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July 29, 2014

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POLITICAL MEMO:

Rory Reid might be real winner of GOP’s gubernatorial debate

Sun Coverage

Rory Reid

Rory Reid

Gov. Jim Gibbons

Gov. Jim Gibbons

Brian Sandoval

Brian Sandoval

Michael Montandon

Michael Montandon

The winner of Friday’s gubernatorial debate wasn’t even there.

The Republican candidates, all three of whom participated, fell over themselves trying to appeal to the conservative base.

They promised to cut $3 billion or so from state spending upon taking office next year. They expressed support for suing the federal government over the new health care law. And they backed Arizona’s tough immigration law, which grants police new powers to detain anyone suspected of being undocumented.

It was smart politics for June’s primary, when the party’s conservative voters have outsized control over the outcome.

But it also fixed the three GOP candidates — Gov. Jim Gibbons, Brian Sandoval and Mike Montandon — on the right of the political spectrum, a position that could be uncomfortable when voters choose the next governor in November’s election.

Who then may be the ultimate winner of the Reno debate? Democrat and Clark County Commissioner Rory Reid.

Reid is running without a competitive primary and Friday’s debate — hosted by the Anger is Brewing, a Tea Party group — provided the clearest evidence yet of the benefit he reaps by getting a pass from his party. While his opponents try to appeal to the Republican Party’s narrow base, Reid can avoid taking positions to placate the liberal or labor base of the Democratic Party.

Not coincidentially, on Thursday Reid backed out of a candidate forum in Southern Nevada, saying he didn’t want to debate the three Republicans.

While Reid has touted his “white papers,” on the economy (he wants to diversify and expand it), ethics (he’s for it), and education (he wants to reform it), he has claimed it could all be accomplished without spending any more money.

Indeed, he has avoided taking a stand on the state’s most pressing issues. During the special session, he wouldn’t take a position on how to fix the state’s $800 million budget hole. He has so far punted on the even larger shortfall — estimated at between $2.5 billion and $3 billion — looming in 2011. And on the federal health care law, he has failed to address its higher future costs for the state except to say that he would not sue to stop the legislation championed by his father, Senate Majority Leader Harry Reid.

Instead, he has stood by as his Republican opponents flash their conservative credentials to primary voters.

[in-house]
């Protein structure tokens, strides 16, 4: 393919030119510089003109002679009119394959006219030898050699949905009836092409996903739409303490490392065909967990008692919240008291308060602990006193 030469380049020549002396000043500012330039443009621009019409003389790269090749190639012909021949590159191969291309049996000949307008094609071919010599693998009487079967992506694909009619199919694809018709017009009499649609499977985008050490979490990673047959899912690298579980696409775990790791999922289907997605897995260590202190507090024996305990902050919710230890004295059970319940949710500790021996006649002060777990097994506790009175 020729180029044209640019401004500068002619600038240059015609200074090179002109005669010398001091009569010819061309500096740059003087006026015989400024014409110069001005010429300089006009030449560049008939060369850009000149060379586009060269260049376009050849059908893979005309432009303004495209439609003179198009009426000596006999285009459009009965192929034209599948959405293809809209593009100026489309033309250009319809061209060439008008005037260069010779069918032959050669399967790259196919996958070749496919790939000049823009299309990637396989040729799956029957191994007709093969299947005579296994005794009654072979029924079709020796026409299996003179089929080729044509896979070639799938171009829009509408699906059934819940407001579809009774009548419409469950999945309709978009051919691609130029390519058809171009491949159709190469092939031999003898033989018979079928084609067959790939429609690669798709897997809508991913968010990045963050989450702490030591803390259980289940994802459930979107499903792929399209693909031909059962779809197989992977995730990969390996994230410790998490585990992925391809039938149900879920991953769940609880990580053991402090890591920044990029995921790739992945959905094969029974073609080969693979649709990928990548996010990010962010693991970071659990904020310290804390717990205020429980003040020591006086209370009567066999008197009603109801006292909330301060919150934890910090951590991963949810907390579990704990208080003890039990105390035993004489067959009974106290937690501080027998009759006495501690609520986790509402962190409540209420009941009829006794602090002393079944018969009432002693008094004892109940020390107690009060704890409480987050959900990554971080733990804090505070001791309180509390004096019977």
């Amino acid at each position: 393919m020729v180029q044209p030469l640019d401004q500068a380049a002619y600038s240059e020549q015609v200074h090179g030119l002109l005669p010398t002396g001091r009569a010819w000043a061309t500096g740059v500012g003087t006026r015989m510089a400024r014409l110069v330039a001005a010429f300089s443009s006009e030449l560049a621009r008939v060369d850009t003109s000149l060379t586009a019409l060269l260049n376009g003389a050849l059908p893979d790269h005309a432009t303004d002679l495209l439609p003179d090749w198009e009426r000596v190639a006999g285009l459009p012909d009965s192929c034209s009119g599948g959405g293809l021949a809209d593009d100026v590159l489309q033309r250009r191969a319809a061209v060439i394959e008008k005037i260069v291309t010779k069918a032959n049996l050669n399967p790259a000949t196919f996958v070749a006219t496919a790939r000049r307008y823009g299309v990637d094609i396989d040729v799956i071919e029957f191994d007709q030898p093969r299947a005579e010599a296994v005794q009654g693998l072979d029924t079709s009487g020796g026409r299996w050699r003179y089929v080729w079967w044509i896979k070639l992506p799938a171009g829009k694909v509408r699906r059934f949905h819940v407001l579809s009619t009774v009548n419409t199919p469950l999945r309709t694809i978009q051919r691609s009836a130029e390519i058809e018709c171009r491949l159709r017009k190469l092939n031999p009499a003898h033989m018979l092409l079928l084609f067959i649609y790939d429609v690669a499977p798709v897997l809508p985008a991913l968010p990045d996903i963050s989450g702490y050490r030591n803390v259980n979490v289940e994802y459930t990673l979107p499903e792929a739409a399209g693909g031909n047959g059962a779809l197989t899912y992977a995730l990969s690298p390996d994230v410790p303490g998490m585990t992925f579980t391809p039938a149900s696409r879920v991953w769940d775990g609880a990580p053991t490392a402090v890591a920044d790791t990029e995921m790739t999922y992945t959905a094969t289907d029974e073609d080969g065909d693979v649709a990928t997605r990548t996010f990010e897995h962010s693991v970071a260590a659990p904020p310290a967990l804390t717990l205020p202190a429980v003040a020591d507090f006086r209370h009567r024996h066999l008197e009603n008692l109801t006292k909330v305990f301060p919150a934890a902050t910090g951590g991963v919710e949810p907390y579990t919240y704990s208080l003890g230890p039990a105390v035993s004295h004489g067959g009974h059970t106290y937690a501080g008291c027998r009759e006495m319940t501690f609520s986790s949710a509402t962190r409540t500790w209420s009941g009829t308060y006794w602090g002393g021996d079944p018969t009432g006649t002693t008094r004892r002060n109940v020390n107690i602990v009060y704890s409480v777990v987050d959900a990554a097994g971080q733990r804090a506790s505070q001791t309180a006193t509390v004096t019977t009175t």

On Friday, as the Republicans staked out their positions, it was easy to imagine Reid campaign operatives drooling over the material offered up for attack ads.

Each of the three Republicans were asked if they would sign a pledge not to raise taxes.

Gibbons and Montandon said they had already signed it.

Sandoval said he would not, adding: “I’ve said very specifically I’ll not be raising any taxes. I’ll be vetoing any tax.”

On Arizona’s immigration law and racial profiling, Gibbons gave a confusing answer: “Racial profiling should be used for terrorism, if someone is coming here to deal drugs, commit crime, commit terrorist acts. If you’re going to racially profile an Irishman, then I’m going to question that. The constitution gives us all certain rights.”

Montandon said he supported profiling though it should not be racially based.

Sandoval, who was the state’s first Hispanic attorney general, said: “I have reviewed Arizona’s law, and I anticipated this question. I would support Arizona’s law. I do not support amnesty. I do not support driver’s licenses for undocumented immigrants.”

His statement seemed to contradict what he told the Latino Lions Club in Reno — that he would consider driver’s licenses for illegal immigrants.

The hard line on immigration played well with the conservative crowd. But in November it will certainly be used by Reid to motivate Hispanic voters.

On education, Montandon said: “Until recently, it was illegal to pay a good teacher more than a bad teacher.”

Gibbons said, “What the state needs to be doing is getting the hell out of the way of dictating what the state needs for our kids.”

Sandoval called for, “An end to seniority and tenure. Teachers should be rewarded for being great teachers, not rewarded just for being there some amount of time.”

Ending tenure for teachers? It was an applause line on Friday.

Come November, it will be a line used to get out the teacher vote for Reid.

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